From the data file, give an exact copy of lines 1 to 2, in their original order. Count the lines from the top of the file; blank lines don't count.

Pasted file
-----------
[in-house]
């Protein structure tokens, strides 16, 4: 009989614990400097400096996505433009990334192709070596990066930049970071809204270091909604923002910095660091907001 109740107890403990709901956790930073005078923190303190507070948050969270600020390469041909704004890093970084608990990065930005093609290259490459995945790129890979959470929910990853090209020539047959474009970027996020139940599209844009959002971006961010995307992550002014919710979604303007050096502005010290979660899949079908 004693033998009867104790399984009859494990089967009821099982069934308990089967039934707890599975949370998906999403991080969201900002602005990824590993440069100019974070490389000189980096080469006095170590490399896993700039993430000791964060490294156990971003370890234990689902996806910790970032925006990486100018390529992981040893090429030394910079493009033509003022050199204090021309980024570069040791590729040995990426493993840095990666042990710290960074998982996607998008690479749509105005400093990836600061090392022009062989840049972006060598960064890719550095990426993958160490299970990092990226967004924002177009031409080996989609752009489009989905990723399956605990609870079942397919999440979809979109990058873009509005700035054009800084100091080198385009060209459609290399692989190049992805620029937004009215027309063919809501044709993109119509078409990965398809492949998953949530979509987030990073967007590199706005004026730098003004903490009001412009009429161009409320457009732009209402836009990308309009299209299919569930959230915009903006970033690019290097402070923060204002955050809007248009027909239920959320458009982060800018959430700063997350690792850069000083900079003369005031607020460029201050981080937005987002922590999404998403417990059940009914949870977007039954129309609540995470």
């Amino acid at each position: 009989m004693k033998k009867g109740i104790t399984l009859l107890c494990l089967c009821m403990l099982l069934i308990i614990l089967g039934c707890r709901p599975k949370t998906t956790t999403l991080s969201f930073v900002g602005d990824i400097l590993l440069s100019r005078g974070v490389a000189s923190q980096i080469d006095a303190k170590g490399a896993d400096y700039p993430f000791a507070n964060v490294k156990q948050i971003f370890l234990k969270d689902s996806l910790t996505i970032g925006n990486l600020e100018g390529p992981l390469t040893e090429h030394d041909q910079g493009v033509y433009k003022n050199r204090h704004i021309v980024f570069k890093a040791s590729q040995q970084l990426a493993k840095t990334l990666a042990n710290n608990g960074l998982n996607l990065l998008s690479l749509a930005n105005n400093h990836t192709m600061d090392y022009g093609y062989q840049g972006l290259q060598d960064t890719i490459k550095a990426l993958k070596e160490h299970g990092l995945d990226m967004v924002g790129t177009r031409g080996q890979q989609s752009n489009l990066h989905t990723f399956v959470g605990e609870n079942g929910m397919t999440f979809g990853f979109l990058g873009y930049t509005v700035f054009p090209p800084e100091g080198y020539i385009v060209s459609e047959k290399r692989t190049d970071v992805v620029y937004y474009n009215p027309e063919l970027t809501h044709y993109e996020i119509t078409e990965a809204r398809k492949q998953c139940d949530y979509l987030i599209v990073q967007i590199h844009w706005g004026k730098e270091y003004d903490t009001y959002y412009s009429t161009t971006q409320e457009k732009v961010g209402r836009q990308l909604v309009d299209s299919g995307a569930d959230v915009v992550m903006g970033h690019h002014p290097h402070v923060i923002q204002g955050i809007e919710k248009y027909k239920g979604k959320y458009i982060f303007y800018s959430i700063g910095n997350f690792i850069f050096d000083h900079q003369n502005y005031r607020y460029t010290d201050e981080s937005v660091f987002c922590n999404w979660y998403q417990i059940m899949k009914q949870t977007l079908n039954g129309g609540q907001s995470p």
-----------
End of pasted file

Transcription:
[in-house]
């Protein structure tokens, strides 16, 4: 009989614990400097400096996505433009990334192709070596990066930049970071809204270091909604923002910095660091907001 109740107890403990709901956790930073005078923190303190507070948050969270600020390469041909704004890093970084608990990065930005093609290259490459995945790129890979959470929910990853090209020539047959474009970027996020139940599209844009959002971006961010995307992550002014919710979604303007050096502005010290979660899949079908 004693033998009867104790399984009859494990089967009821099982069934308990089967039934707890599975949370998906999403991080969201900002602005990824590993440069100019974070490389000189980096080469006095170590490399896993700039993430000791964060490294156990971003370890234990689902996806910790970032925006990486100018390529992981040893090429030394910079493009033509003022050199204090021309980024570069040791590729040995990426493993840095990666042990710290960074998982996607998008690479749509105005400093990836600061090392022009062989840049972006060598960064890719550095990426993958160490299970990092990226967004924002177009031409080996989609752009489009989905990723399956605990609870079942397919999440979809979109990058873009509005700035054009800084100091080198385009060209459609290399692989190049992805620029937004009215027309063919809501044709993109119509078409990965398809492949998953949530979509987030990073967007590199706005004026730098003004903490009001412009009429161009409320457009732009209402836009990308309009299209299919569930959230915009903006970033690019290097402070923060204002955050809007248009027909239920959320458009982060800018959430700063997350690792850069000083900079003369005031607020460029201050981080937005987002922590999404998403417990059940009914949870977007039954129309609540995470």